We can convert to ASCII using hex
Back at the spy agency...
Protocols define the structure of a message
Network frames have lots of layers
Your friendly packet field guide
So can we decode the secret message?
We’ve got all the right packets... but not necessarily in the right order
The packet tells you the correct order
Chapter 5 Network Devices and Traffic: How Smart is Your Network?
You’ve decoded the secret message...
The packet information tells us where the packet came from
So who’s the mole?
There’s more to networks than computers
Hubs don’t change the MAC address
A hub sends signals, and sends them everywhere
So what passed the signal to the hub?
A switch sends frames, and only sends them where they need to go
Switches store MAC addresses in a lookup table to keep the frames flowing smoothly
The switch has the information...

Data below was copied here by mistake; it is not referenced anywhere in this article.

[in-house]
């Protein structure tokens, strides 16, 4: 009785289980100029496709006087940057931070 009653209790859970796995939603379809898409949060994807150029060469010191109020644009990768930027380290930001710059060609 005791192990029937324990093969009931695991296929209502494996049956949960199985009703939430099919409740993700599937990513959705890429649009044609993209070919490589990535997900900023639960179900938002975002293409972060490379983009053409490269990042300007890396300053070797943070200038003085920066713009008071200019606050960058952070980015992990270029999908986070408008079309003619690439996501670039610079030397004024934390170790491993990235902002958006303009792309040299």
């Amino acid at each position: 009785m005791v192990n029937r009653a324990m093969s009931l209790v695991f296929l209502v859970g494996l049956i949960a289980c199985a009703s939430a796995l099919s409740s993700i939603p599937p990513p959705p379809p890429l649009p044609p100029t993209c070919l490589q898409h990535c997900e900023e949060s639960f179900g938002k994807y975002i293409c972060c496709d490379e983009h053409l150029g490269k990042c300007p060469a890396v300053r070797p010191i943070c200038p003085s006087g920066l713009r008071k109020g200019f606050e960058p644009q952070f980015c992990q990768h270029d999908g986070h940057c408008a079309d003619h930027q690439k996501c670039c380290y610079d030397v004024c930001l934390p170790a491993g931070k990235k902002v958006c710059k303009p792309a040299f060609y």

We can use software to monitor packets
Let’s hook Wireshark up to the switch
Wireshark gives us traffic information
Routers have MAC addresses too
We’re closing in!
You’ve found the mole!
Chapter 6 Connecting Networks with Routers: Bringing Things Together
Networking Walking on the moon
We need to connect two networks together
The light’s on, but nobody’s home
Let’s see what traffic is on our network!
MAC address versus IP address
IP addresses give our networks a sense of location, and network nodes a sense of belonging to that location
We retrieve IP addresses using the MAC address and the Address Resolution Protocol (ARP)
So what’s the problem with the Moonbase?
How do we get network traffic to move between networks?
How the router moves data across networks
Back to the Moonbase problem
The secret of IP numbers is...
Routers connect networks by doing the math...
Back at the Moonbase...
Are you ready to program the router?
You just created this router config file!
Let the router tell us what’s wrong...
Chapter 7 Routing Protocols: It’s a Matter of Protocol
Houston, we have a problem...
Routing tables tell routers where to send packets
Each line represents a different route
So how do we enter routes?
Routes help routers figure out where to send network traffic